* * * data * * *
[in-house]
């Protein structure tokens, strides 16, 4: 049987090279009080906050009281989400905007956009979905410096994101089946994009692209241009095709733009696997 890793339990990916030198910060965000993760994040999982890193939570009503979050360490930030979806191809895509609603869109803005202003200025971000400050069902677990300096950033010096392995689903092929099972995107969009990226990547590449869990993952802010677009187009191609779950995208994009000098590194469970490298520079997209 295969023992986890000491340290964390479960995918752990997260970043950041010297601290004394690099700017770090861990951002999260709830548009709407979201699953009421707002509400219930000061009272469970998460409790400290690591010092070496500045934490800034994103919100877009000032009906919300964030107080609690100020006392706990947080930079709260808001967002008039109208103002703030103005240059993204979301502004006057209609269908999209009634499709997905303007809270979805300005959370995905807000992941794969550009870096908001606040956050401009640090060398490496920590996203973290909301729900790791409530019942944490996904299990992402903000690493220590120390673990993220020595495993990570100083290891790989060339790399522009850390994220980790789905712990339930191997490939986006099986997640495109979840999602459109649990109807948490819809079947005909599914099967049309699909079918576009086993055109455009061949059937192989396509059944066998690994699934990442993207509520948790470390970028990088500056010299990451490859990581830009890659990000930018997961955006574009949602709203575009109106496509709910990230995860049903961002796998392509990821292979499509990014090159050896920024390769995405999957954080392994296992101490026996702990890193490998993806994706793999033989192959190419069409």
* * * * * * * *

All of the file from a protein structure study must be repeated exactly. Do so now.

[in-house]
């Protein structure tokens, strides 16, 4: 049987090279009080906050009281989400905007956009979905410096994101089946994009692209241009095709733009696997 890793339990990916030198910060965000993760994040999982890193939570009503979050360490930030979806191809895509609603869109803005202003200025971000400050069902677990300096950033010096392995689903092929099972995107969009990226990547590449869990993952802010677009187009191609779950995208994009000098590194469970490298520079997209 295969023992986890000491340290964390479960995918752990997260970043950041010297601290004394690099700017770090861990951002999260709830548009709407979201699953009421707002509400219930000061009272469970998460409790400290690591010092070496500045934490800034994103919100877009000032009906919300964030107080609690100020006392706990947080930079709260808001967002008039109208103002703030103005240059993204979301502004006057209609269908999209009634499709997905303007809270979805300005959370995905807000992941794969550009870096908001606040956050401009640090060398490496920590996203973290909301729900790791409530019942944490996904299990992402903000690493220590120390673990993220020595495993990570100083290891790989060339790399522009850390994220980790789905712990339930191997490939986006099986997640495109979840999602459109649990109807948490819809079947005909599914099967049309699909079918576009086993055109455009061949059937192989396509059944066998690994699934990442993207509520948790470390970028990088500056010299990451490859990581830009890659990000930018997961955006574009949602709203575009109106496509709910990230995860049903961002796998392509990821292979499509990014090159050896920024390769995405999957954080392994296992101490026996702990890193490998993806994706793999033989192959190419069409």